LONDON – Panasonic Corp. is in talks with Olympus Corp. over a capital and business tieup, sources claimed Wednesday.
Panasonic is looking to strengthen its medical equipment business through the alliance, and could become the largest shareholder in the scandal-hit camera and medical equipment maker, they said.
Sony Corp., Fujifilm Holdings Corp. and Terumo Corp. are also considered candidates for alliances with Olympus, which plans to narrow the field by the end of June, the sources said.
Olympus’ capital adequacy ratio fell to an anemic 4.6 percent as of the end of March, after its reputation and price share were shredded by a loss coverup scandal that broke last October.
A plan the Tokyo-based company is scheduled to announce in June is expected to cite the benefits of a capital alliance on its financial health amid the contraction of its loss-making compact digital camera business.
Late last year, Olympus admitted it concealed ¥117.7 billion in investment losses via an elaborate accounting scam dating back to the 1990s. Several former Olympus executives have been arrested and indicted on suspicion of falsifying financial statements, including ex-Chairman Tsuyoshi Kikukawa.
Panasonic is meanwhile looking to eliminate about 1,000 jobs at its telecommunications equipment and systems businesses by year’s end and transferring the workers to other divisions as part of a cost-cutting plan to shift all cellphone handset output abroad as early as summer.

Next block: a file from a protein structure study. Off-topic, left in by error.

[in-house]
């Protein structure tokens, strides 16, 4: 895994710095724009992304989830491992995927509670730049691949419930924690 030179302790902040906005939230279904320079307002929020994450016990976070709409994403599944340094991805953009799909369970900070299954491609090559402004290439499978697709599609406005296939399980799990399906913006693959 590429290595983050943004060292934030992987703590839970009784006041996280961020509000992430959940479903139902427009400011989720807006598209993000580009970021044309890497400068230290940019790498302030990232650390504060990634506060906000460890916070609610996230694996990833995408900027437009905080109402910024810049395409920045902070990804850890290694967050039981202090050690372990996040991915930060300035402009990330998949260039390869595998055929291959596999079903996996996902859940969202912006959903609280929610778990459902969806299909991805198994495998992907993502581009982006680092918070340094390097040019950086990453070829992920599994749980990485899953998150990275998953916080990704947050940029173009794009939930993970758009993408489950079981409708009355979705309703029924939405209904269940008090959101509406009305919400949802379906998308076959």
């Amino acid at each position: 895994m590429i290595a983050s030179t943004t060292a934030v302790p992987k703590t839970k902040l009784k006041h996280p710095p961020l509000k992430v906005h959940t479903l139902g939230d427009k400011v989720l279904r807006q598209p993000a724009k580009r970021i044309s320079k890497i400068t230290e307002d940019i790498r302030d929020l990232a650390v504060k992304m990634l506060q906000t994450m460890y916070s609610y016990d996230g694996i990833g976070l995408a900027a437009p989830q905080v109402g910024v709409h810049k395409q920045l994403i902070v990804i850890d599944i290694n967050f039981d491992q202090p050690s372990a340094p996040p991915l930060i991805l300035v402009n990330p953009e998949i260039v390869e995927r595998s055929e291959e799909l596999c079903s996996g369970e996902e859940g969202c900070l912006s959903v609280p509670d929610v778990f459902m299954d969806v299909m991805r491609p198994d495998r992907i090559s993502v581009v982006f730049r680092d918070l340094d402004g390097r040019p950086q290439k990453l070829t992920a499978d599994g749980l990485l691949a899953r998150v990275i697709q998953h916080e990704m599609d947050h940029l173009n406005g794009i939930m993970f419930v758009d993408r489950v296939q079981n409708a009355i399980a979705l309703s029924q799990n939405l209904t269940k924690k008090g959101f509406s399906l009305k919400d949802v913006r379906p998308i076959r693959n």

Employees of group firms, including Panasonic Mobile Communications Co. and Panasonic System Networks Co., would be among those subject to the transfers. Output of cellphones at Panasonic Mobile Communications’ plant in Kakegawa, Shizuoka Prefecture, would be moved abroad to countries including China and Malaysia.
Woodford settles suit
Ousted Olympus Corp. CEO and President Michael C. Woodford said he has reached a ￡10 million (¥1.25 billion) settlement with the company to resolve a suit he filed in Britain over alleged unfair dismissal.
“Both sides signed the agreement (Tuesday) but it still has to be ratified by the board of Olympus” on June 8, Woodford said in London, declining comment on the specific terms. “I’m looking forward to going back to a normal life with my family.”
The struggling manufacturer of medical equipment and digital cameras is finalizing the terms of the settlement, sources in Tokyo separately said Tuesday.
Although Woodford reportedly had been seeking as much as $60 million from Olympus, the settlement figure is still unusually high for a Japanese company to pay a dismissed chief.
Woodford, who assumed the Olympus presidency in April 2011, was axed in October after asking that executives, including then-Chairman Tsuyoshi Kikukawa, submit documents on past acquisitions used to disguise massive investment losses. The firm later admitted using shady accounting since the 1990s to hide ¥117.7 billion in losses.